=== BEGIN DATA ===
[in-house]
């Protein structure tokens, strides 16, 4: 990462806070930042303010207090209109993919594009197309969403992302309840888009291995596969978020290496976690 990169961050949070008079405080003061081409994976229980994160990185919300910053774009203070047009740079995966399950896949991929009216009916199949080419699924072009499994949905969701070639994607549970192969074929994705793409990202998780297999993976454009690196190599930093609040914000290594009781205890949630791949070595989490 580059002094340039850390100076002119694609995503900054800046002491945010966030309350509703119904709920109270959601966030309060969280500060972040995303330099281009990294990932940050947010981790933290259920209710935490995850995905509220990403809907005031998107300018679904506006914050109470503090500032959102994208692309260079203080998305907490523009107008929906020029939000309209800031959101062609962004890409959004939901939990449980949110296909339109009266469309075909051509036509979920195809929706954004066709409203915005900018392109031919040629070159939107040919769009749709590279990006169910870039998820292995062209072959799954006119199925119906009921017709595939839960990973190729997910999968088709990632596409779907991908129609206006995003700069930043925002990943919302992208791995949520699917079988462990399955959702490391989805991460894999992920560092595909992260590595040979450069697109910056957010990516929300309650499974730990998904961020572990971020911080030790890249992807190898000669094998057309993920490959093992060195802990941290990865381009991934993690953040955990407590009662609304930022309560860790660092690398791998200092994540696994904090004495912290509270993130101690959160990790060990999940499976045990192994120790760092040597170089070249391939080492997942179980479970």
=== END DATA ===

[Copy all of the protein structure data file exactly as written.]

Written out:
[in-house]
């Protein structure tokens, strides 16, 4: 990462806070930042303010207090209109993919594009197309969403992302309840888009291995596969978020290496976690 990169961050949070008079405080003061081409994976229980994160990185919300910053774009203070047009740079995966399950896949991929009216009916199949080419699924072009499994949905969701070639994607549970192969074929994705793409990202998780297999993976454009690196190599930093609040914000290594009781205890949630791949070595989490 580059002094340039850390100076002119694609995503900054800046002491945010966030309350509703119904709920109270959601966030309060969280500060972040995303330099281009990294990932940050947010981790933290259920209710935490995850995905509220990403809907005031998107300018679904506006914050109470503090500032959102994208692309260079203080998305907490523009107008929906020029939000309209800031959101062609962004890409959004939901939990449980949110296909339109009266469309075909051509036509979920195809929706954004066709409203915005900018392109031919040629070159939107040919769009749709590279990006169910870039998820292995062209072959799954006119199925119906009921017709595939839960990973190729997910999968088709990632596409779907991908129609206006995003700069930043925002990943919302992208791995949520699917079988462990399955959702490391989805991460894999992920560092595909992260590595040979450069697109910056957010990516929300309650499974730990998904961020572990971020911080030790890249992807190898000669094998057309993920490959093992060195802990941290990865381009991934993690953040955990407590009662609304930022309560860790660092690398791998200092994540696994904090004495912290509270993130101690959160990790060990999940499976045990192994120790760092040597170089070249391939080492997942179980479970």